Archive for August, 2008

Minnesota Garlic Festival

Monday, August 18th, 2008

That’s Irene Bender, the event coordinator for the Minnesota Garlic Festival , held last Saturday at the Wright County Fairgrounds in Howard Lake, Minnesota. Nice Hat!

The garlic festival is a little show featuring about a dozen small farmers offering over 100 varieties of garlic. Garlic was for sale, but so were other homegrown foods and locally produced goods. Garlic flavored food was in abundance including garlic brats, garlic potatoes, pickled garlic, and more, with garlic flavoring many of the food items for sale. There was even garlic ice cream and garlic chocolate chip cookies for desert.

Workshops included the topics of growing garlic, cooking with garlic, gardening in general, and growing, cooking and preserving other foods. Additionally, music by local bands, singers, and drummers kept the party mood going the entire day. The event was very family oriented with things of interest for everyone.

Lots of local chefs volunteered to help at the Great Scape Cafe, which offered up an excellent menu of mostly garlic flavored dishes that would rate four stars from the most discerning foodie.

I purchased about six different new garlic types to try in my garden this fall. I’m especially looking forward to trying a huge variety called Armenian that the grower said was his favorite.

The event was good for CobraHead. We sold well and met some very nice people who embraced both good food and sustainability as it applies to farming and gardening.

We can highly recommend this little festival as a great way to spend a day.

No Sale to the Big Boys

Friday, August 8th, 2008

In our ongoing quest to make the CobraHead Weeder famous, we occasionally try new trade show venues. Since I thought there had to be a connection between farming and gardening, we exhibited at a show in Minnesota this week called Farmfest.

The show organizers had invited us out as a “green” vendor and we were in a tent with others promoting such things as organic farming, sustainable agriculture, energy issues and land conservation.

While I found the show extremely interesting, we didn’t blow the doors off with tool sales. Most of the farmers appeared to have no interest in gardening or sustainable issues of any type and did not take the time to visit the tent. We sold almost as many tools to our “green” colleagues in our exhibit tent as we did to the whole rest of the crowd, which was very large, over 30,000.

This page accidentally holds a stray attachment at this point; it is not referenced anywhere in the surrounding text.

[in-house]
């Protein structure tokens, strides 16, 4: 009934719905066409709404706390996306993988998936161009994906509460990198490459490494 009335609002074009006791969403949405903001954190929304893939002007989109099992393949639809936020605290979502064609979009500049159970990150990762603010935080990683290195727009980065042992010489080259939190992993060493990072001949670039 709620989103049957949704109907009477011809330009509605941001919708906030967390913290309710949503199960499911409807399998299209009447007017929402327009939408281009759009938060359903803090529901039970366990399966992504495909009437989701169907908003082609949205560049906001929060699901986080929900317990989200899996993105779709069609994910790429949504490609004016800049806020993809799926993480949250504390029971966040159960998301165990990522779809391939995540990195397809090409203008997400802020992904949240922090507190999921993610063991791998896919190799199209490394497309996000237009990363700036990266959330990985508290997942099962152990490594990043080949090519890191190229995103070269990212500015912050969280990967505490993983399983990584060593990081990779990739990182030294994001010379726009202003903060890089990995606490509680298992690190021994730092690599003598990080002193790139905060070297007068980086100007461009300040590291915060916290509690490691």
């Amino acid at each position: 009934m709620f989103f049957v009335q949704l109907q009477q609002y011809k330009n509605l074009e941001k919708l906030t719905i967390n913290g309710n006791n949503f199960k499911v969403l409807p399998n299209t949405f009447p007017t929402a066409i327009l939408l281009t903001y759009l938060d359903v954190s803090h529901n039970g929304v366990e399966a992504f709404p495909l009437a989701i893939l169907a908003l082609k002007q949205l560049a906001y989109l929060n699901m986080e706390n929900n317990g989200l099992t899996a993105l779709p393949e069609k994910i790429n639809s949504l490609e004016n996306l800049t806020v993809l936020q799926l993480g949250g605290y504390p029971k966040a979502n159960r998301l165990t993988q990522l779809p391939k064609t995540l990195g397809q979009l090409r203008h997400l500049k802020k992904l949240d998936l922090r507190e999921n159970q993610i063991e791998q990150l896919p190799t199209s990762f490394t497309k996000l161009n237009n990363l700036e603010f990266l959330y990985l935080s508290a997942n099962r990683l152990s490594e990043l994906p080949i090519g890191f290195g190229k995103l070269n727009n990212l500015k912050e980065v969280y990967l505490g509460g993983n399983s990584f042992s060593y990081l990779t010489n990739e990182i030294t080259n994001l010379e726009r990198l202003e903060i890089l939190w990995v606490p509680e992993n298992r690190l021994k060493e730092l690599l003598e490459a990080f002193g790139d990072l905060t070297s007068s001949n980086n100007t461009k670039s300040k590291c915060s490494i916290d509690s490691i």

While we knew that big farms did not need or use hand tools, we had hoped there would be interest from the home gardening aspect. Before corporate agriculture exploded, almost every farm had a very large home garden. Today, only a small fraction of farmers garden and they grow almost nothing that they can consume themselves. Home gardening is enjoying a renaissance in the US, but we didn’t see that upsurge in “grow your own” in this audience.

The show solidified my perception that big farmers are not gardeners at all, but heavy equipment operators in a chemical factory. The farms around the site in Morgan, Minnesota were a testament to that. I thought I had seen some big farms in my frequent travels though central Illinois, but these were bigger. We learned at the show that many farmers in the area were cultivating over 10,000 acres. The fields were huge monolithic expanses of either corn or soybeans and almost nothing else. The gently rolling terrain of southwestern Minnesota lends itself perfectly to the big equipment of corporate agriculture. I kept thinking, “what an ecological disaster!” Nothing for miles around but two crops of genetically engineered mutants fed and kept weed and pest free on a diet of chemical concoctions.

Our whole tent was mostly ignored by the crowd. While I had good conversations with several farmers, I had a feeling that a lot who walked by us looked at the tent with some disdain. I don’t mean toward us as garden tool vendors, but more of a kind of smugness (or denial) that there is anything they need to know about the sustainable and organic movement in agriculture other than it is bad for their business. I think some know they are trapped in a system controlled by the big chemical, genetic engineering and equipment producers, and that making any changes could be extremely perilous financially, while others just didn’t care. Hey, corn is $7 a bushel with futures over $8, what’s to worry?

So our foray into the land of the big boys did not yield the return on investment we had hoped for. For now, when we try to sell to farmers, it will be mostly to the little CSA and market growers who understand the connectedness of it all and wouldn’t dream of killing their weeds on top of a high-wheeled sprayer with boom wands reaching out 45 feet on either side of the cab.

John Strother's Gravatar My wife and I are originally from Wisconsin but now live in La Conner, Skagit County, Washington. We have a growing number of organic farmers in this area and local farm stands and farmers markets offer organic vegetables, heirloom tomatoes, organic dairy, etc. We have an active and growing Slow Food chapter. Slow Food is a non-profit, eco-gastronomic member-supported organization that was founded in 1989 to counteract fast food and fast life, the disappearance of local food traditions and people’s dwindling interest in the food they eat, where it comes from, how it tastes and how our food choices affect the rest of the world.) Check it out at www.slowfood.com.

Now I’m going outside to try out my new Cobrahead!

# Posted By John Strother | 9/9/08 8:49 PM
Noel's Gravatar John, thanks for the comment. We’re quite familiar with Slow Food. Our son, Geoff, attended the Slow Food Conference in Turin, Italy two years ago. We know that the best food is grown locally, and that there’s no food like slow food.
# Posted By Noel | 9/9/08 9:45 PM